Celebrating the Centennial of Andinism in Peru.
Do you know what the sport of andinism is and when it started? Do you know who the first person was to practice it in Peru? The answers may surprise you. A somewhat special definition of andinism is: The sport of high mountain climbing in the Andes, requiring the use of special equipment, including ice axes, crampons, harnesses and safety ropes, to conquer difficulties presented by the ice and snow of steep slopes, deep crevasses and precarious cornices. In Europe, the same sport is called alpinism, after the Alps, especially in Switzerland, where the sport was first practiced and developed in the middle of the 19th century.
Some of the accumulated experience of climbing high, snow-capped mountains was transferred to the Andes toward the end of the 19th century by British, Swiss and American climbers. Edward Whymper, a British climber who first conquered the Matterhorn in Switzerland in 1865, climbed and wrote about his exploits on volcanic peaks of Ecuador in 1880. During a British expedition led by Edward FitzGerald in 1897, a Swiss climber named Mathias Zurbriggen made the first ascent of Aconcagua, the highest peak in the Andes. However, there was relatively little ice and snow near the top of this peak so, consequently, this was not andinism in the strict sense of high snow and ice climbing.
The first successful ascents of snow-capped peaks in Peru were made by an intrepid American woman, Annie Smith Peck, at the beginning of the 20th century when she was over fifty years old. Her conquest of the north peak of Huascarán (6655 m) on September 2, 1908 at 3:30 P.M effectively marks the beginning of andinism in Peru and provides the motive for this year’s celebration of the centennial season of climbing in the Cordillera Blanca, the birthplace of andinism.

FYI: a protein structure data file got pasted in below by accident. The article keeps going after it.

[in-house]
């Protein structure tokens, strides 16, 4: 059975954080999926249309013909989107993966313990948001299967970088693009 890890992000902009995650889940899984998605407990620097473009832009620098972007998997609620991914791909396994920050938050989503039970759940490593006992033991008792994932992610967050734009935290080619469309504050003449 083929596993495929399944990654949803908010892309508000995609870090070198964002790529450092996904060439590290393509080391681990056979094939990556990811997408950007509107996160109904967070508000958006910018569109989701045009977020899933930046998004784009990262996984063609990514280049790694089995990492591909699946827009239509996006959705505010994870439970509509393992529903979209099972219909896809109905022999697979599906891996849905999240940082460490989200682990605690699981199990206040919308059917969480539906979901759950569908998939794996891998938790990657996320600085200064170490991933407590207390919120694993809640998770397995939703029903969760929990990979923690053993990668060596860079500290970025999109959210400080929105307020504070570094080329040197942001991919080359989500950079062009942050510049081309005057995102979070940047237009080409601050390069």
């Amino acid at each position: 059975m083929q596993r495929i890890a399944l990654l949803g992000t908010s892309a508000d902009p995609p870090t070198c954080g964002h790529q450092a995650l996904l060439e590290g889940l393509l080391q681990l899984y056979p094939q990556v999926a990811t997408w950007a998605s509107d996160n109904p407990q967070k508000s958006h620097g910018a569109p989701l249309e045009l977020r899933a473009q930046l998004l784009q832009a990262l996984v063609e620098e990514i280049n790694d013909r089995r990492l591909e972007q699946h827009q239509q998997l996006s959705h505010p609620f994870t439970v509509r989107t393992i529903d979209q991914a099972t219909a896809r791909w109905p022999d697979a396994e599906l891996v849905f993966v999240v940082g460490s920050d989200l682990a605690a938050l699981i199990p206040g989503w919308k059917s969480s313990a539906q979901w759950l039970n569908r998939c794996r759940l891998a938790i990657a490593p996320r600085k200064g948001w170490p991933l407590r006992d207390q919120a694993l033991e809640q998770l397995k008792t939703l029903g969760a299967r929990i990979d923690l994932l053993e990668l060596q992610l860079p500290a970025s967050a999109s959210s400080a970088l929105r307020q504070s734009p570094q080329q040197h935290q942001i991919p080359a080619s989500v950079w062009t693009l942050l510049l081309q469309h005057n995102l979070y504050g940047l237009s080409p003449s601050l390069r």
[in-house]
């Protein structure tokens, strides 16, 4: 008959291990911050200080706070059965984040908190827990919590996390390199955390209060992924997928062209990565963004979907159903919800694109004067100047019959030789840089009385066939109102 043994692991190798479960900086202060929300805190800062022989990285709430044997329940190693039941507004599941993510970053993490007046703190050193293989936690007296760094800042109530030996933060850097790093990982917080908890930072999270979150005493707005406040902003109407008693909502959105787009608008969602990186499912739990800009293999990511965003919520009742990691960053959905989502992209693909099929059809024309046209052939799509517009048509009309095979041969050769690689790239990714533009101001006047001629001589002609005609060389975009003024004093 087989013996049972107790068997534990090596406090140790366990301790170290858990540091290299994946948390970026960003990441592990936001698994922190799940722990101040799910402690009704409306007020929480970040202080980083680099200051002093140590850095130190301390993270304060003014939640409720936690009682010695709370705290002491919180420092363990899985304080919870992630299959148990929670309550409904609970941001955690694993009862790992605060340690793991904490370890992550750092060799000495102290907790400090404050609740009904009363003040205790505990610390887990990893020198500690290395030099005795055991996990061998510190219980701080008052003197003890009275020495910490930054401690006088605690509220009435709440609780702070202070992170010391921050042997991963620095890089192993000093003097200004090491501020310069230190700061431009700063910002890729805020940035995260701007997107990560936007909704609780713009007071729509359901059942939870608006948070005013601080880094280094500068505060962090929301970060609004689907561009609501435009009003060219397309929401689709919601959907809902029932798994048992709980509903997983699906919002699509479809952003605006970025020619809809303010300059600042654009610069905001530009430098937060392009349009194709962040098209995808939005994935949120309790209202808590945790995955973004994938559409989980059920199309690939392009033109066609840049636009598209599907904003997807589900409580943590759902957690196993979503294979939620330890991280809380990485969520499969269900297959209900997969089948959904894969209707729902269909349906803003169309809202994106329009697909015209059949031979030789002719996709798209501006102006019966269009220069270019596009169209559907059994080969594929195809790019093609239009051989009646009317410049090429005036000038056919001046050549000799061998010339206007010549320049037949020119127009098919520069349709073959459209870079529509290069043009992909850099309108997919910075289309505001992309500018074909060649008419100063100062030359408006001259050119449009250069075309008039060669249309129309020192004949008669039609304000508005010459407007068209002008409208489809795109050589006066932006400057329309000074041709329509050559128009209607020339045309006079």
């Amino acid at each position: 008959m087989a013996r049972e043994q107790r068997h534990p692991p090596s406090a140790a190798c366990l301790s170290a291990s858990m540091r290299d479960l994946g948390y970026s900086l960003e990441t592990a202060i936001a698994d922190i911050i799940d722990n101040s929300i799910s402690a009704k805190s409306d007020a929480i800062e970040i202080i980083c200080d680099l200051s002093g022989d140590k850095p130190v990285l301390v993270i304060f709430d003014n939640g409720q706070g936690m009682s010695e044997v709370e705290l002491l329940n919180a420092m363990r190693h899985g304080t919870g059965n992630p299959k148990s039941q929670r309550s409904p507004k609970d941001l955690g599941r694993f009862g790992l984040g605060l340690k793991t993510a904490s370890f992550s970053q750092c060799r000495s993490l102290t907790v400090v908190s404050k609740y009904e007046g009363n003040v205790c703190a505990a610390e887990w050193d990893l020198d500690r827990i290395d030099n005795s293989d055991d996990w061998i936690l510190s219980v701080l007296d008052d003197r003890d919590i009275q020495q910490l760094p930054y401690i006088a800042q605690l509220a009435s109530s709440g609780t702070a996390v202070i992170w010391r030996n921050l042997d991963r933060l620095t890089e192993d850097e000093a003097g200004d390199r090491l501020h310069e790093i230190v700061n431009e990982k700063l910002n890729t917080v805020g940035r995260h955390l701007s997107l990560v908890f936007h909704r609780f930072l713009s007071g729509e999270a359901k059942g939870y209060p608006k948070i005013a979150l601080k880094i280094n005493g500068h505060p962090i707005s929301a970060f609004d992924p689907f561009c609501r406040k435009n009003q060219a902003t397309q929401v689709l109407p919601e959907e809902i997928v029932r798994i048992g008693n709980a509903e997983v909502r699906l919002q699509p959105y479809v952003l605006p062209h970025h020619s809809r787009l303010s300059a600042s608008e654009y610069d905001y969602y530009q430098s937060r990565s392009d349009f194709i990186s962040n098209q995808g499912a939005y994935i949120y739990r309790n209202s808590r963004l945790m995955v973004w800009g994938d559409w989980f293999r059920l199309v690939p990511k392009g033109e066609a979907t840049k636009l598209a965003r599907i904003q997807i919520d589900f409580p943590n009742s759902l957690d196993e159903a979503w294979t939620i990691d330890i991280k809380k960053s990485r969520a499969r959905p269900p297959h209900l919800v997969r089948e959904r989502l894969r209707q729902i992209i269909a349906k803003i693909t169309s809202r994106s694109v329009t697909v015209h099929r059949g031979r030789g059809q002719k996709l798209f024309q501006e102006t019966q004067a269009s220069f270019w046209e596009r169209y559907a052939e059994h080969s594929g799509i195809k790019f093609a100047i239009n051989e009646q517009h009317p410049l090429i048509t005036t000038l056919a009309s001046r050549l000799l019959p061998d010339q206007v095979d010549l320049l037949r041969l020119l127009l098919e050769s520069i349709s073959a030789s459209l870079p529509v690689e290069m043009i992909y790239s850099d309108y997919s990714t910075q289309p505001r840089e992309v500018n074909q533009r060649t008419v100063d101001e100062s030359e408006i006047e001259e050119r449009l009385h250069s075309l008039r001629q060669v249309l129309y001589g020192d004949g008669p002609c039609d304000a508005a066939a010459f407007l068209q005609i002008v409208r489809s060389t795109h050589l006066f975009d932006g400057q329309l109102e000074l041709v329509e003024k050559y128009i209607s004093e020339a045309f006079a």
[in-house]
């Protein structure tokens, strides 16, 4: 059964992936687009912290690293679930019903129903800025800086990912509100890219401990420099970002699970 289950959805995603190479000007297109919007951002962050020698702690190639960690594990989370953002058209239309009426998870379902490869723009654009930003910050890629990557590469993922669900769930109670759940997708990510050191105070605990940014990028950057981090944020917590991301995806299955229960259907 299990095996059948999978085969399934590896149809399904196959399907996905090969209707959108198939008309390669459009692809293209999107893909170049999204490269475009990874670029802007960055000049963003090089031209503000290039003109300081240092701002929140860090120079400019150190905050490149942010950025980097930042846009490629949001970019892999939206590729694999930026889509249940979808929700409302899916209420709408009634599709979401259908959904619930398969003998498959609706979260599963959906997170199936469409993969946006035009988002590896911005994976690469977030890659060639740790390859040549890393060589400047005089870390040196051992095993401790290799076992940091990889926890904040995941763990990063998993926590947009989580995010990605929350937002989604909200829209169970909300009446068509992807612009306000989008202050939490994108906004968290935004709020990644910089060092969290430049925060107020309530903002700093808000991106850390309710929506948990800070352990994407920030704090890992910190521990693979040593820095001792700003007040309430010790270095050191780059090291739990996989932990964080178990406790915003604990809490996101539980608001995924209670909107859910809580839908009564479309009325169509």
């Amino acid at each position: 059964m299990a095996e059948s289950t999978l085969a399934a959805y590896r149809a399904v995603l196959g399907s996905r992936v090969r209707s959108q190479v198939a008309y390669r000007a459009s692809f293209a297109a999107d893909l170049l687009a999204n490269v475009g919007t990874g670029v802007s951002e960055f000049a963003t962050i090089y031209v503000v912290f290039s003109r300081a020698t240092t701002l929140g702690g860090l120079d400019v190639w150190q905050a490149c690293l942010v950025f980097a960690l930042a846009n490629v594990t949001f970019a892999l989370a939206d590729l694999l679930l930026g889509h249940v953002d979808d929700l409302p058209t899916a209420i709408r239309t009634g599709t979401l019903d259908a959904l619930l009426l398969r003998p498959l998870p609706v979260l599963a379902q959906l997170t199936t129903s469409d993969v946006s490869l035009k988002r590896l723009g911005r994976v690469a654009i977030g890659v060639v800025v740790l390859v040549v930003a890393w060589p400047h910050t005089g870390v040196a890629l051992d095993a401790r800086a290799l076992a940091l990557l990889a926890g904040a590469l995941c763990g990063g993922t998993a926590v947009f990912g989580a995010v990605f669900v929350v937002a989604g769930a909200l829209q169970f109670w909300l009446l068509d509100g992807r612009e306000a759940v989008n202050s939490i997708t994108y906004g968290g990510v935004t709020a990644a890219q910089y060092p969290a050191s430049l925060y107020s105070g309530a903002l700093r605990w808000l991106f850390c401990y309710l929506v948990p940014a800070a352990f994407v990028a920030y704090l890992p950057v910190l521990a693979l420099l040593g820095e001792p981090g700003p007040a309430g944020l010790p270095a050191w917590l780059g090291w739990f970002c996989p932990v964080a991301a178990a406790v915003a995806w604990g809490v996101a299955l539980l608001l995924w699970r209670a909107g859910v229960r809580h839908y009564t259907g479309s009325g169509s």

Annie Peck was born in 1850 in Providence, Rhode Island, and prepared herself for a teaching career in classical studies, completing her master’s degree at the University of Michigan in 1881. However, while travelling in Europe in 1885 she became fascinated with mountain climbing, later becoming only the third woman to climb the Matterhorn in 1895 and the first to climb it using long pants, instead of a dress. Other conquests were the volcanoes Orizaba and Popocatepetl in Mexico in 1897. In 1902, she was among the founders of the American Alpine Club.
Between 1904 and 1908, she organized three expeditions to Peru to climb Huascarán, always entering by the port of Samanco in Ancash before crossing the Cordillera Negra to reach the beautiful city of Yungay, her base of operations. After four unsuccessful assaults in 1904 and 1906, she hired two Swiss guides, Gabriel Zumtaugwald and Rudolf Taugwalder of Zermatt for the 1908 expedition. After another failed attempt, she set off on her sixth try with the two guides and four local porters. Despite difficult snow and ice conditions, they managed to reach the top, but had great difficulty descending and Rudolf suffered severe frostbite from extended exposure.
In Lima, Annie addressed the Sociedad Geográfica in Spanish regarding her conquest of Huascarán. The government of President Leguía later awarded her a gold medal with an inscription that read: “No one arrived before her at the top of Huascarán – 2 Sept. 1908”. In 1928, the Sociedad Geográfica gave her a further honor by formally naming the north peak of Huascarán “Cumbre Aña Peck”.
She published four important books about her climbing and travels in Peru and the rest of South America: A Search for the Apex of America: High Mountain Climbing in Peru and Bolivia, including the Conquest of Huascarán (1911), Industrial and Commercial South America (1913), The South American Tour: a Descriptive Guide (1922) and Flying Over South America: Twenty Thousand Miles by Air (1932). In addition, she wrote many articles for magazines and journals and gave hundreds of lectures about her travels and experiences, thus promoting tourism and commerce to South America. She continued travelling right up to the time of her death at 85 in 1935 and was buried in her hometown of Providence. ¡Qué viva Annie Peck, vencedora del Huascarán!
By: Steven Wegner.